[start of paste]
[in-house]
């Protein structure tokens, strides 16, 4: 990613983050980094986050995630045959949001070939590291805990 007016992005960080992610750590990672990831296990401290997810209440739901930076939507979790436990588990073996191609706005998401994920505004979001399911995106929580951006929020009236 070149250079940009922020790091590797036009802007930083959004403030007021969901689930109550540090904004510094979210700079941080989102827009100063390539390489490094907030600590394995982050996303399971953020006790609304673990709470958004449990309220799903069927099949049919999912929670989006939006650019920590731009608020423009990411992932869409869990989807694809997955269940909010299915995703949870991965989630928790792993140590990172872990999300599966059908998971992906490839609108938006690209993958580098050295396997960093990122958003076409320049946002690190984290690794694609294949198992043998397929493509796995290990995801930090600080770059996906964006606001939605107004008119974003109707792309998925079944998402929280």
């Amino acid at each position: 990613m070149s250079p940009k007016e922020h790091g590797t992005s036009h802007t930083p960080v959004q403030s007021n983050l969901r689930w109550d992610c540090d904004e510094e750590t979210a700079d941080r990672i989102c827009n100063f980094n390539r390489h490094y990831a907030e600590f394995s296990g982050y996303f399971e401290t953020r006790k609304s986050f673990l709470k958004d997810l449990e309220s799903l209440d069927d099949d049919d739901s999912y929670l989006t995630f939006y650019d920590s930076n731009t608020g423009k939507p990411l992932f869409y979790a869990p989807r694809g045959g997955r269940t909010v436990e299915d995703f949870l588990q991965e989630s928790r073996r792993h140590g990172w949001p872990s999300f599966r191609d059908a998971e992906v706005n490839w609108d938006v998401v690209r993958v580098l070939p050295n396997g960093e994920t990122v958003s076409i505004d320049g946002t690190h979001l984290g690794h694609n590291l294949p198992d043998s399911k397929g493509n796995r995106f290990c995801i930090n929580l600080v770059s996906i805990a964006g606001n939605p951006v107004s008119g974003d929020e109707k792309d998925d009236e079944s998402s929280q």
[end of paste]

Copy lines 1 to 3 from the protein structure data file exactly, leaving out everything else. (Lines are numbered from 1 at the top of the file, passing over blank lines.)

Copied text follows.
[in-house]
């Protein structure tokens, strides 16, 4: 990613983050980094986050995630045959949001070939590291805990 007016992005960080992610750590990672990831296990401290997810209440739901930076939507979790436990588990073996191609706005998401994920505004979001399911995106929580951006929020009236 070149250079940009922020790091590797036009802007930083959004403030007021969901689930109550540090904004510094979210700079941080989102827009100063390539390489490094907030600590394995982050996303399971953020006790609304673990709470958004449990309220799903069927099949049919999912929670989006939006650019920590731009608020423009990411992932869409869990989807694809997955269940909010299915995703949870991965989630928790792993140590990172872990999300599966059908998971992906490839609108938006690209993958580098050295396997960093990122958003076409320049946002690190984290690794694609294949198992043998397929493509796995290990995801930090600080770059996906964006606001939605107004008119974003109707792309998925079944998402929280």
């Amino acid at each position: 990613m070149s250079p940009k007016e922020h790091g590797t992005s036009h802007t930083p960080v959004q403030s007021n983050l969901r689930w109550d992610c540090d904004e510094e750590t979210a700079d941080r990672i989102c827009n100063f980094n390539r390489h490094y990831a907030e600590f394995s296990g982050y996303f399971e401290t953020r006790k609304s986050f673990l709470k958004d997810l449990e309220s799903l209440d069927d099949d049919d739901s999912y929670l989006t995630f939006y650019d920590s930076n731009t608020g423009k939507p990411l992932f869409y979790a869990p989807r694809g045959g997955r269940t909010v436990e299915d995703f949870l588990q991965e989630s928790r073996r792993h140590g990172w949001p872990s999300f599966r191609d059908a998971e992906v706005n490839w609108d938006v998401v690209r993958v580098l070939p050295n396997g960093e994920t990122v958003s076409i505004d320049g946002t690190h979001l984290g690794h694609n590291l294949p198992d043998s399911k397929g493509n796995r995106f290990c995801i930090n929580l600080v770059s996906i805990a964006g606001n939605p951006v107004s008119g974003d929020e109707k792309d998925d009236e079944s998402s929280q």